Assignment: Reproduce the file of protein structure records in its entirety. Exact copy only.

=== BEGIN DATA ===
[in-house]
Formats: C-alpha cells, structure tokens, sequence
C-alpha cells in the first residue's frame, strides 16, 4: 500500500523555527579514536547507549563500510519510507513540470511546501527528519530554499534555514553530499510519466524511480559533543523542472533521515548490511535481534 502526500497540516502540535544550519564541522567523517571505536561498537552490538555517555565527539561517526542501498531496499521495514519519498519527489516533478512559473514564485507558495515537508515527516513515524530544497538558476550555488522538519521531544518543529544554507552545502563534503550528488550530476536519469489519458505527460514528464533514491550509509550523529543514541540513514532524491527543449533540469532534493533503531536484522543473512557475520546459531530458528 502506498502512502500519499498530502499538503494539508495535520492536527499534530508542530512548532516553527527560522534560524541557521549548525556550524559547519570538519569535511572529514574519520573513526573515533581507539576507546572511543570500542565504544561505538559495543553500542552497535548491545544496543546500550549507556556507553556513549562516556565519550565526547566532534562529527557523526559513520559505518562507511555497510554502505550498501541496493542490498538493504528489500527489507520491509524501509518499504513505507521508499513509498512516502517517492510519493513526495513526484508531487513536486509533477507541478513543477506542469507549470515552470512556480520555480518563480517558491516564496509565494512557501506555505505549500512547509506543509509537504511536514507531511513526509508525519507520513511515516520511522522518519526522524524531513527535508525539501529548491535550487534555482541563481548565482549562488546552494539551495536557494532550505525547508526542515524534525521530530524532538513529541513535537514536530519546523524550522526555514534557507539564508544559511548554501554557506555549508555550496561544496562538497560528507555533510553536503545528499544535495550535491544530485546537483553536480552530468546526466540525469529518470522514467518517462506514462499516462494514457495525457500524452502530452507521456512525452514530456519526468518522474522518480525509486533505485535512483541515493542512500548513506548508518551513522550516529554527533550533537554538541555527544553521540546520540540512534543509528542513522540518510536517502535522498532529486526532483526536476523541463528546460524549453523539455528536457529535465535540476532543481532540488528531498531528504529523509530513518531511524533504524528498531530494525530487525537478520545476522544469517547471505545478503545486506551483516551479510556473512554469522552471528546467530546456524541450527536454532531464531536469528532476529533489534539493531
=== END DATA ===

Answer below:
[in-house]
Formats: C-alpha cells, structure tokens, sequence
C-alpha cells in the first residue's frame, strides 16, 4: 500500500523555527579514536547507549563500510519510507513540470511546501527528519530554499534555514553530499510519466524511480559533543523542472533521515548490511535481534 502526500497540516502540535544550519564541522567523517571505536561498537552490538555517555565527539561517526542501498531496499521495514519519498519527489516533478512559473514564485507558495515537508515527516513515524530544497538558476550555488522538519521531544518543529544554507552545502563534503550528488550530476536519469489519458505527460514528464533514491550509509550523529543514541540513514532524491527543449533540469532534493533503531536484522543473512557475520546459531530458528 502506498502512502500519499498530502499538503494539508495535520492536527499534530508542530512548532516553527527560522534560524541557521549548525556550524559547519570538519569535511572529514574519520573513526573515533581507539576507546572511543570500542565504544561505538559495543553500542552497535548491545544496543546500550549507556556507553556513549562516556565519550565526547566532534562529527557523526559513520559505518562507511555497510554502505550498501541496493542490498538493504528489500527489507520491509524501509518499504513505507521508499513509498512516502517517492510519493513526495513526484508531487513536486509533477507541478513543477506542469507549470515552470512556480520555480518563480517558491516564496509565494512557501506555505505549500512547509506543509509537504511536514507531511513526509508525519507520513511515516520511522522518519526522524524531513527535508525539501529548491535550487534555482541563481548565482549562488546552494539551495536557494532550505525547508526542515524534525521530530524532538513529541513535537514536530519546523524550522526555514534557507539564508544559511548554501554557506555549508555550496561544496562538497560528507555533510553536503545528499544535495550535491544530485546537483553536480552530468546526466540525469529518470522514467518517462506514462499516462494514457495525457500524452502530452507521456512525452514530456519526468518522474522518480525509486533505485535512483541515493542512500548513506548508518551513522550516529554527533550533537554538541555527544553521540546520540540512534543509528542513522540518510536517502535522498532529486526532483526536476523541463528546460524549453523539455528536457529535465535540476532543481532540488528531498531528504529523509530513518531511524533504524528498531530494525530487525537478520545476522544469517547471505545478503545486506551483516551479510556473512554469522552471528546467530546456524541450527536454532531464531536469528532476529533489534539493531